First-Ever Global Map to Delve Deep Into Earth Surface Helps Reveal Water Supply


Image credit: Geophysical Research Letters

Questions such as how much fresh water we have left on Earth, where it is located, and how we can access it are all nearly impossible to answer. However, scientists working on understanding and revealing the planet's surface structure are helping to hone in on an answer. University of British Columbia researchers have created a world's-first with their new map that outlines how fluid flows through Earth's various porous surfaces. Information gleaned from the map can help us discover more about water supplies worldwide. According to Science Daily, the maps, published earlier this week in Geophysical Research Letters, could help with both water resource management and climate modeling, since a better understanding of how fluid permeates rock and sediments can reveal how and where rainwater travels as it flows into the water table. While most maps so far have dealt with permeability down to one or two meters of soil, and across smaller areas, this new map tracks permeability to depths of about 100 meters across the globe.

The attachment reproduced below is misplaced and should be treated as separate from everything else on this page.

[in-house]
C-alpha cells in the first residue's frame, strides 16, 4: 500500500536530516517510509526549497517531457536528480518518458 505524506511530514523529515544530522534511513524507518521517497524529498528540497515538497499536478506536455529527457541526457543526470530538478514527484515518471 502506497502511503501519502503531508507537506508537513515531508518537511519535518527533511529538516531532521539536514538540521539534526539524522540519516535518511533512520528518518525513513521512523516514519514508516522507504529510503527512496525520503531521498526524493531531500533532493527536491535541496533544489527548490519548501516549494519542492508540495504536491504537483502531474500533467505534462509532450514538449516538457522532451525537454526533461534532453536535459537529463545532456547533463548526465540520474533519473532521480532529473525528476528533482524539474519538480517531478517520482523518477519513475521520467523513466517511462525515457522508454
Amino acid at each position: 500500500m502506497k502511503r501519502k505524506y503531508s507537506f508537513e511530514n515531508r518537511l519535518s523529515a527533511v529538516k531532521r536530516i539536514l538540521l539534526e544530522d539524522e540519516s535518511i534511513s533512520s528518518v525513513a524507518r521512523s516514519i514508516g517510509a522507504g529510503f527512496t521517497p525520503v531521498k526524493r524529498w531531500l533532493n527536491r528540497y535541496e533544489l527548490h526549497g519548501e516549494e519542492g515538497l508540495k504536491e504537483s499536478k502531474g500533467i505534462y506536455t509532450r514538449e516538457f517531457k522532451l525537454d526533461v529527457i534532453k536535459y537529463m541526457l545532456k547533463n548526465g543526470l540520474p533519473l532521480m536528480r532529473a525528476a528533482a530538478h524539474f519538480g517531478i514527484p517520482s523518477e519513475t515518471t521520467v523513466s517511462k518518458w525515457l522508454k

"This is the first global-scale picture of near-surface permeability, and is based on rock type data at greater depths than previous mapping," says Tom Gleeson, a postdoctoral researcher with the Department of Earth and Ocean Sciences.

Mapping groundwater supplies in such detail is important for managing use of water, especially in where and how much is extracted. Such water source mapping has helped recently in uncovering to what extent groundwater supplies in southern Asia are contaminated with arsenic. Researchers were able to create a 3D map to show that the deeper a well went for water, the more likely it was to be contaminated.

We still don't know exactly how much fresh water we have left, but we know it is shrinking and we are hitting (or have already hit) peak water, since we're draining aquifers, over-exploiting rivers, and dropping the groundwater table ever deeper.

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Tags: Drinking Water | Water Crisis

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